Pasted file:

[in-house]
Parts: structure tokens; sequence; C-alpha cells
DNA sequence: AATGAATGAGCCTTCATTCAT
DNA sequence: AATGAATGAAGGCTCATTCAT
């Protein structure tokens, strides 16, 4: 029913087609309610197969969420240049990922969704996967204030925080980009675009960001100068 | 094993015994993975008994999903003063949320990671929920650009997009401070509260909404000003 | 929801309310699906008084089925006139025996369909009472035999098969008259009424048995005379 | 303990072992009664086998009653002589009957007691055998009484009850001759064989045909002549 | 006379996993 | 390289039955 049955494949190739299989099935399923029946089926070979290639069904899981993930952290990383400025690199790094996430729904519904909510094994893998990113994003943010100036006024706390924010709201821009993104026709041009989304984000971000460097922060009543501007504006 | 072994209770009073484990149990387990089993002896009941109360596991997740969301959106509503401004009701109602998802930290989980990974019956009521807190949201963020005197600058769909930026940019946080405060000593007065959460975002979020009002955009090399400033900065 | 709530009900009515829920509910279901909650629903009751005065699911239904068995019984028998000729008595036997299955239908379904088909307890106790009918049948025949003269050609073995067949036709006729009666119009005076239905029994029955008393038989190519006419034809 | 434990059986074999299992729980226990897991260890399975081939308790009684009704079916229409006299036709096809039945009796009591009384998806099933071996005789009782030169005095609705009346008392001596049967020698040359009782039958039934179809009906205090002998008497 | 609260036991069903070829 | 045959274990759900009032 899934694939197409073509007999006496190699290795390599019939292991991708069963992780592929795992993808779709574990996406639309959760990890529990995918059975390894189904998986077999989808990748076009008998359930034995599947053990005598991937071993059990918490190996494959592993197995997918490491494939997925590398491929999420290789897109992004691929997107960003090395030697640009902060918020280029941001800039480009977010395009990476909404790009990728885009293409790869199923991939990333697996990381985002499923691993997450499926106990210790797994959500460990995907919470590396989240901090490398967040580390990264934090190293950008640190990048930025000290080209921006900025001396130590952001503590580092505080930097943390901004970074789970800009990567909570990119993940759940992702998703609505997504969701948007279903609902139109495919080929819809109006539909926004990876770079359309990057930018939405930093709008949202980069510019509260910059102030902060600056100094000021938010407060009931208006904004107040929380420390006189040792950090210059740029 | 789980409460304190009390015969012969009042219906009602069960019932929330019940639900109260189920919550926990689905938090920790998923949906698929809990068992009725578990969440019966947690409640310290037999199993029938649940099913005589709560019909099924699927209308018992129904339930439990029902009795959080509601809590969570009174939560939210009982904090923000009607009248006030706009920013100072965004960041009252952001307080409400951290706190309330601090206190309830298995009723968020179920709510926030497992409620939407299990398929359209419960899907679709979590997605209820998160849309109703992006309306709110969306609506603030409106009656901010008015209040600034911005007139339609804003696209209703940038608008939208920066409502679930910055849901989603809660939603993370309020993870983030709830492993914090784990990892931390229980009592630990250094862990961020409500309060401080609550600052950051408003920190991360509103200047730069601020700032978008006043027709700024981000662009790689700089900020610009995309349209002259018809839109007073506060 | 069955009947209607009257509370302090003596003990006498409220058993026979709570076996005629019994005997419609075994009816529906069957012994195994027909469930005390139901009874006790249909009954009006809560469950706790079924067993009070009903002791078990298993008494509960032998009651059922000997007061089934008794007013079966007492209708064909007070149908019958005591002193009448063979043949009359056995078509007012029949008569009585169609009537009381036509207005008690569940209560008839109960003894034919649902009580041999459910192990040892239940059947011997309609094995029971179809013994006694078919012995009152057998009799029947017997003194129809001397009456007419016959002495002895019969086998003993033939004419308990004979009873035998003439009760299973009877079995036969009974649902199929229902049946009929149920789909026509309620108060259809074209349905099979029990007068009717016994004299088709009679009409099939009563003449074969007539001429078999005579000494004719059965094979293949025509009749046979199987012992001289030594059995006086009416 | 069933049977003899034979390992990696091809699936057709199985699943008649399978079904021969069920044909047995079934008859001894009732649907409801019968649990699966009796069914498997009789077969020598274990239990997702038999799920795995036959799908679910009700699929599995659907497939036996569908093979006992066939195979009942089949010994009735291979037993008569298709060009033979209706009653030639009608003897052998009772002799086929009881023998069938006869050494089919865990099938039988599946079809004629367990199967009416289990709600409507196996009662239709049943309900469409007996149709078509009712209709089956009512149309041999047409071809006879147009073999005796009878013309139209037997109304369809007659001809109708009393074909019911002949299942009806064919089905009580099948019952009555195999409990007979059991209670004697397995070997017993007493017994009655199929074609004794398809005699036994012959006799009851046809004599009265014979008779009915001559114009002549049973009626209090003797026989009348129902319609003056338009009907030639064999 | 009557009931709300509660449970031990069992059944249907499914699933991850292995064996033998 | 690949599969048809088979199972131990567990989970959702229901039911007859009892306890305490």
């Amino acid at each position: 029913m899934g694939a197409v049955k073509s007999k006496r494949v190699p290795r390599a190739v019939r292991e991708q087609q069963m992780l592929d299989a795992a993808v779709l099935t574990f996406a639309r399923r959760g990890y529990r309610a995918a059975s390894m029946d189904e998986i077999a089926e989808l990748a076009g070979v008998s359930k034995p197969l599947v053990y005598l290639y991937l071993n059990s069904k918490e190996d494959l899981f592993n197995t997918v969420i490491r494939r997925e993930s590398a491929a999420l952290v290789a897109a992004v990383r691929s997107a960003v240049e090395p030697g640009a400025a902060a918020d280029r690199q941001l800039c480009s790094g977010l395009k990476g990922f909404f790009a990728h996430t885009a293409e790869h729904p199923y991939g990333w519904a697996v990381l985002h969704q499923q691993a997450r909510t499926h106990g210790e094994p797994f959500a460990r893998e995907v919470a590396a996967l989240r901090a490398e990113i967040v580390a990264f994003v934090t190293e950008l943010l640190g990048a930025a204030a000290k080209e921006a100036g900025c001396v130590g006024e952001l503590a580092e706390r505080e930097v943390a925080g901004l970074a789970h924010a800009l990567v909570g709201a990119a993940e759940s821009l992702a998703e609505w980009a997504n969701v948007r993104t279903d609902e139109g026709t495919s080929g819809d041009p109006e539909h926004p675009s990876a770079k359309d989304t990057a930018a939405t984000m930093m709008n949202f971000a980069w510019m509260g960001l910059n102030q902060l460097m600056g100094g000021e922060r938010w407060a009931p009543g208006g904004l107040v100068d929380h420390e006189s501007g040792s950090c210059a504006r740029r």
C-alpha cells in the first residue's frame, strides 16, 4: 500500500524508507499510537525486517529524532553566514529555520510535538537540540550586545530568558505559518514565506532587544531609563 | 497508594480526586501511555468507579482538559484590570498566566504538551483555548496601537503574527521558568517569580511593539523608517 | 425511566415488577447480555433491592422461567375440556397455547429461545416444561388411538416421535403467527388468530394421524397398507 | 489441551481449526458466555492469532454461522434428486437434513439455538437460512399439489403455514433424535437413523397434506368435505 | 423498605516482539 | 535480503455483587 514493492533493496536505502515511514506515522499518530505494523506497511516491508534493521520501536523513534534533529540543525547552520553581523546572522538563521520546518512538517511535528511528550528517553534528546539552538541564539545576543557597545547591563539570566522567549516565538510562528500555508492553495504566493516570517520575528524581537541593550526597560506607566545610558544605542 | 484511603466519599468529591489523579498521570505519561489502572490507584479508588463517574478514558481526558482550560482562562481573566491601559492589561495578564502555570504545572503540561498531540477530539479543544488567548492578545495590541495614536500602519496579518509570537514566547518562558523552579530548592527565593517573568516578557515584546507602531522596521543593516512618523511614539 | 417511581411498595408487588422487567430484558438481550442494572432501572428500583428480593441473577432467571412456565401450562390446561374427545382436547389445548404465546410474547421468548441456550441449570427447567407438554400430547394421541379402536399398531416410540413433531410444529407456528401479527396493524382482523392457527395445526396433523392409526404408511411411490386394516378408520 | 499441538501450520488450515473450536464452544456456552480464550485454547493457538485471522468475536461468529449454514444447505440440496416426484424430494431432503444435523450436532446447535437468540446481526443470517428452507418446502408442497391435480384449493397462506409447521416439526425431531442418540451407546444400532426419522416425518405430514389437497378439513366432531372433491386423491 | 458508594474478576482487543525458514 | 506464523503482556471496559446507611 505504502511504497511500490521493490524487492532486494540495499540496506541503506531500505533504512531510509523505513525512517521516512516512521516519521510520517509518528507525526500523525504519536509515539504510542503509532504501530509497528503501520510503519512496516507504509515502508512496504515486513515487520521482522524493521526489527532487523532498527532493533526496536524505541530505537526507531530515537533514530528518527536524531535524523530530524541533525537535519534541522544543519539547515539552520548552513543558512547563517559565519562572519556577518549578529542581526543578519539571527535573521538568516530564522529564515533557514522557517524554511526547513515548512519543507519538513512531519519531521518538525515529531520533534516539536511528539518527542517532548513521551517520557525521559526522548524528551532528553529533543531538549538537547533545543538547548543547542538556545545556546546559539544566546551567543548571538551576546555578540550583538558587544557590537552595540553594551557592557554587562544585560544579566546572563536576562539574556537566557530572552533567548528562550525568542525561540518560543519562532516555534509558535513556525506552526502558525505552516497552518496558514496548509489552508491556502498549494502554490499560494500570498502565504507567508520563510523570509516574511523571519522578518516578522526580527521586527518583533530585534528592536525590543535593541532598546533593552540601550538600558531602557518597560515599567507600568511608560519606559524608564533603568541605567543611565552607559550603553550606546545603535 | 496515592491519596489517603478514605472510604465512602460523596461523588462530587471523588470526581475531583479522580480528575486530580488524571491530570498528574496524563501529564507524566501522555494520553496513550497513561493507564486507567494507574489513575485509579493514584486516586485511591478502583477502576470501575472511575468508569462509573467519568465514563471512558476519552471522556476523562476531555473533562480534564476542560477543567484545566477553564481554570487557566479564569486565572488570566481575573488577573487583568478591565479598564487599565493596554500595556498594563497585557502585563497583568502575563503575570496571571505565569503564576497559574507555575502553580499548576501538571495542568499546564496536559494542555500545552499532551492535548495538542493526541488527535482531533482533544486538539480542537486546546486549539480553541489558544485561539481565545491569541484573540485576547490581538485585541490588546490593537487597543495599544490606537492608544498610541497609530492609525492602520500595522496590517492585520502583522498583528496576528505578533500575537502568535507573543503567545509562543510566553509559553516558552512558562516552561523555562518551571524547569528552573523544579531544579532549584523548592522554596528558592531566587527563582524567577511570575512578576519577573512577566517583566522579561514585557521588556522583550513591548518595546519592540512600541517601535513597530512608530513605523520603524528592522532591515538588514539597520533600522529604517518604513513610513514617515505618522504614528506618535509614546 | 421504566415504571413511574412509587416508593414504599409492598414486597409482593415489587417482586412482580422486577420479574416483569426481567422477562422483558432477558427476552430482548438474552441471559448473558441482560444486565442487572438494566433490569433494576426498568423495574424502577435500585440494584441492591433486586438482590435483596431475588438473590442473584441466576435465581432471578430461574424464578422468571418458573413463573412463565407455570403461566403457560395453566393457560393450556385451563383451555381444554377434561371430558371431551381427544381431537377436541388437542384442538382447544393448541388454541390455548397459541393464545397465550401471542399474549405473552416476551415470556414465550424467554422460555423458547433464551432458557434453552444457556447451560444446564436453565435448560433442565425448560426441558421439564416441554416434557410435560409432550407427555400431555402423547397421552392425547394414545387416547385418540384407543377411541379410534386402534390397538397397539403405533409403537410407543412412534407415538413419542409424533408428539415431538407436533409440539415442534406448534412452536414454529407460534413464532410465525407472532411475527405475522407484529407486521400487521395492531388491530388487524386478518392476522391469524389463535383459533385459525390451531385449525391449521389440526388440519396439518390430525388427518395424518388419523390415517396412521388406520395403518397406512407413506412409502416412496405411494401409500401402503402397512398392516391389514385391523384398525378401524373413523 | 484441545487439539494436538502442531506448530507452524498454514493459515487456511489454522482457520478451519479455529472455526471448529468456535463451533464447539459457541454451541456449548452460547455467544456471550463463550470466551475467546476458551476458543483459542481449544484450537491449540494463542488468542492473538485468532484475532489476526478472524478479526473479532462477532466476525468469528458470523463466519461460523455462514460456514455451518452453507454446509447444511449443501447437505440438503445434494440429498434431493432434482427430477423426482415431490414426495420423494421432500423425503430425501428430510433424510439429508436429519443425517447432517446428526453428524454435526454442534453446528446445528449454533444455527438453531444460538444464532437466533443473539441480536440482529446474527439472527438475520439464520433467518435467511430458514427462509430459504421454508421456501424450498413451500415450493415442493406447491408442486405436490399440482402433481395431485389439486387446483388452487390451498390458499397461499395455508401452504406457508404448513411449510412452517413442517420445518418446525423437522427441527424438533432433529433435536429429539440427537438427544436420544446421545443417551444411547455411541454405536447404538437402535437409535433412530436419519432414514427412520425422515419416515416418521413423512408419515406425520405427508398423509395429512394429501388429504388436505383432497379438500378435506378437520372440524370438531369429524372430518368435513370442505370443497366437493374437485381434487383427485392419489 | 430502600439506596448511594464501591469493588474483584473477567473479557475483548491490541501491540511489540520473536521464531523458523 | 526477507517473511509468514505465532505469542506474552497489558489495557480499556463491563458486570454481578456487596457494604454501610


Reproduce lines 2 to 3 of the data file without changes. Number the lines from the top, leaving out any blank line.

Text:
Parts: structure tokens; sequence; C-alpha cells
DNA sequence: AATGAATGAGCCTTCATTCAT